One thing I've noticed about space battles - a lot of the authors who are really fantastic with space battles have logged many an hour in games like X-Wing. So people like my brother, who plays that game obsessively, write great space battles, provided they can write in the first place, of course. Then there are people like me, who find convenient ways around having them. ;)

    Mel
     
  18. Darth_Tim

    Darth_Tim Jedi Master star 4

    Registered:
    Feb 26, 2002
    Short scenes: This is my favorite -- action writing for people who hate action writing -- but you have to be careful not to overuse it. Basically, it's a montage of several little incidents, usually only a few paragraphs (I use dividers between the "scenelets" to avoid point-of-view confusion). Here's something happening on an Imperial ship, and something else happening on a Rebel ship, and there's a riot on Coruscant, and the Gungans are invading the Imperial Palace... The advantage in writing is that you lose the temptation to overdescribe, and since you're usually doing this with "strangers," you lose the temptation to bury action in characterization. Each scenelet is short, so it's not as scary to approach. From the finished-product point of view, the rapid switching -- if it's part of a story that has generally had long scenes -- provides for an increased pace, like speeding up the backbeat on a soundtrack. It also gives an opportunity to do a real panoramic shot of the galaxy. There's an example of this kind of thing in Jedi, in the scene where one Ewok is killed and the other tries to "wake" him. >>

    I always liked how the compex RotJ battle was handled too-you had a simultaneous space battle, ground battle, and saber duel all going on at once, but with the shifting around, you still manage to get a clear picture of what is going on in each area.

    I agree it's hard to translate good action scenes onto paper, even if they'd look great onscreen-and for my Ep 2 fic I had wanted to include a gigantic battle taking place simultaneously in space and on the ground. I found when playing with it what works best for me is short-to medium length scenes from certain POV's...the main characters and then a couple others, plus a few "camera view" parts here and there-IE from an outside observer's POV rather than the characters'- that sort of shift around, giving you a fairly clear picture of what's going on.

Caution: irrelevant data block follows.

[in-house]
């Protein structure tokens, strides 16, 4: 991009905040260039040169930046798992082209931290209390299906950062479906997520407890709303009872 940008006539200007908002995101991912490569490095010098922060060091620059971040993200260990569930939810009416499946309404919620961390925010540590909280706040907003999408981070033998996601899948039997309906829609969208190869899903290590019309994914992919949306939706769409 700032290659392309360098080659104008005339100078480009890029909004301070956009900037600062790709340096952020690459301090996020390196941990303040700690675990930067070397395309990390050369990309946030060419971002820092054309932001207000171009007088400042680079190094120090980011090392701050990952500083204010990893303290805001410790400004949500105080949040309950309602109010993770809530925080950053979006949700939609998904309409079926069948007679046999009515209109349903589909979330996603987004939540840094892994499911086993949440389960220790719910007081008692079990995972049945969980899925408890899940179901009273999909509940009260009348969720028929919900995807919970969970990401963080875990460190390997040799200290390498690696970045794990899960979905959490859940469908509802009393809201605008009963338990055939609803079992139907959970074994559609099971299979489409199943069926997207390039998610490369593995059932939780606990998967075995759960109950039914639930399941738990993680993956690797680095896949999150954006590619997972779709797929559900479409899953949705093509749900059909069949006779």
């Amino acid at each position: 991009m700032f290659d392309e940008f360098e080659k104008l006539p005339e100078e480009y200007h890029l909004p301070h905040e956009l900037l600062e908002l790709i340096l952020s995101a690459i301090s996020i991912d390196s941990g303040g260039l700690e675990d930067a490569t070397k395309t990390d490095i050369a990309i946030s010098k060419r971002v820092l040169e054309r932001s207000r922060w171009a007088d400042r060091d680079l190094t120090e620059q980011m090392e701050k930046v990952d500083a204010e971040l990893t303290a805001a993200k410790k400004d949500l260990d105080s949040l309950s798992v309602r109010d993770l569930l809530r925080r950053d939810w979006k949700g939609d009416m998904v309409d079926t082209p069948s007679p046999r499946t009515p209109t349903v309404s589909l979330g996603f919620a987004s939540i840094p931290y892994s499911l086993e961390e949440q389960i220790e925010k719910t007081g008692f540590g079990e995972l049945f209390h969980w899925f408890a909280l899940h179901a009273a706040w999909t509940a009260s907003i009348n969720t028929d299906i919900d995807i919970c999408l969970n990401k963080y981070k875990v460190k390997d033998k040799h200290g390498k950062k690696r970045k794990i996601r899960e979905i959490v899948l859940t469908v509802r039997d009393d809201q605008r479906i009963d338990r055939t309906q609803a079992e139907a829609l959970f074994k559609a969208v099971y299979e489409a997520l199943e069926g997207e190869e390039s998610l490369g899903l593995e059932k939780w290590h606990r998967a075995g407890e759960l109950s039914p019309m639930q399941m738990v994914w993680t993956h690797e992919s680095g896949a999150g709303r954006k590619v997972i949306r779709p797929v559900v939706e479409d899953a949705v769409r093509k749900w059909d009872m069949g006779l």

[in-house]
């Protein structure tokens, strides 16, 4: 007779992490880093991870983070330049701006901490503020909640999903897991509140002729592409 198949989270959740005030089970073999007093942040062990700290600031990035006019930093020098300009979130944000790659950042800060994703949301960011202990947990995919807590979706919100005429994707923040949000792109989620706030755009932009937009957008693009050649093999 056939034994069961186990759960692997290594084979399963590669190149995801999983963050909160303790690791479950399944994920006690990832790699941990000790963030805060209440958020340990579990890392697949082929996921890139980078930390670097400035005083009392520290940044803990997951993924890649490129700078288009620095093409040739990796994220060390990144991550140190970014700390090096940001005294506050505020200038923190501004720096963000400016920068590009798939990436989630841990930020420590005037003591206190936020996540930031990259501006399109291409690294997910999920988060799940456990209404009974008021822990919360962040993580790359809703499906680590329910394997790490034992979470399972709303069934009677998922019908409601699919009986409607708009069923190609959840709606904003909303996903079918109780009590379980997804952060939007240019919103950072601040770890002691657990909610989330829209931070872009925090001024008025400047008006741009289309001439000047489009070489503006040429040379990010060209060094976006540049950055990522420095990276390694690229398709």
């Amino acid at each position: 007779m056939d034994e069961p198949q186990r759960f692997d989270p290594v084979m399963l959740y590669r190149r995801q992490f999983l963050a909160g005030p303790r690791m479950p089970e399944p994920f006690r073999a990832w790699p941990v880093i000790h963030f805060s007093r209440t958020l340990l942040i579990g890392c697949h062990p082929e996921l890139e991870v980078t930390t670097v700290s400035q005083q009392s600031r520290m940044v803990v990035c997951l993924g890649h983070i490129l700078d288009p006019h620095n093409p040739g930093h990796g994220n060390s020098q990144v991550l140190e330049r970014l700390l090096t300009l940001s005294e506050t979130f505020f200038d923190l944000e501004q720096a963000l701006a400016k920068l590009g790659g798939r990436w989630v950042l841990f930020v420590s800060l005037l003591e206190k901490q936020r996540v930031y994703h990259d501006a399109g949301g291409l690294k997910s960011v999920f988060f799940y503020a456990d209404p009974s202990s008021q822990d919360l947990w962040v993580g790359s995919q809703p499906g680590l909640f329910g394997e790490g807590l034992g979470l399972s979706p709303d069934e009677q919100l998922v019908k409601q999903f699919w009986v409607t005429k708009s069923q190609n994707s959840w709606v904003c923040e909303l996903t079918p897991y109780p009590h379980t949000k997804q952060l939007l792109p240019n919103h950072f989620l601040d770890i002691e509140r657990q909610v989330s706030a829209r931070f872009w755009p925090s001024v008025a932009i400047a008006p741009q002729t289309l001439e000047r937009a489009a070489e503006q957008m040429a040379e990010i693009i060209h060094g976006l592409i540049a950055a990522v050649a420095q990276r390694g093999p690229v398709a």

Of all the approaches I've played with so far, that has probably been the most successful, IMHO.

    I think dogfight scenes are the hardest to write, because you can't really apply Earth-based fighter tactics to an environment with no gravity or atmosphere, which are two huge things that come into play with "real life" fighter tactics...I.E. maneuvers could be made in space that would not be possible in atmospheric flight. But then again I remember Stackpole being rather perceptive on the subject-noting the effects of air resistance on the TIE solar panels in atmospheric flight hampering lateral maneuvers, for example.

    I find the movies strange sometimes in their interpretation of tactics-TPM comes to mind...the TF army had armored vehicles, yet the Gungans chose to engage them on open ground, which is usually the LAST thing you want to do with an infantry-based army against a mechanized force.

    -Tim

     
  19. Veng_Commando

    Veng_Commando Jedi Padawan star 4

    Registered:
    Oct 26, 2001
    I want in!!


    The Gungans had a shield in that battle, the high velocety of which the lasers would hit the shield stoppped it, so they were actually "behind cover".

    Er, I've always had trouble in maiing scenes where theres 1-1 things... too hard for me to get whats in my head to the paper wihtout making it sound... stupid. I have a problem with actually finishing sotries but thats different.
     
  20. Herman Snerd

    Herman Snerd Jedi Master star 6

    Registered:
    Oct 31, 1999
    I find the movies strange sometimes in their interpretation of tactics-TPM comes to mind...the TF army had armored vehicles, yet the Gungans chose to engage them on open ground, which is usually the LAST thing you want to do with an infantry-based army against a mechanized force.


    True, but the objective of the Gungan forces wasn't to battle and defeat the forces of the Trade Federation. They needed to provide a nice, easy target to draw the forces away from the city. That way there would be less opposition for the remaining Naboo security forces to overcome so that they could get the crews to the fighters so they could destroy the control ship.



    Now, to me lightsaber duels are harder than space battles. Traditoinally the movies overlook the 3D nature of space battles and the fighters really don't follow the physics of zero-g combat, so you're off the hook there.

    But swordplay is all about positioning and a hellish combination of offense and defense. Position is everything and two competent swordsmen (as Jedi and Sith should be) wouldn't just hack away at each other but would instead be able to exploit the slightest mistake in their opponent's defenses.

    I've heard people who claim to know what they're talking about say that Kenobi's fighting style in ANH is much deadlier than the way he fought in TPM.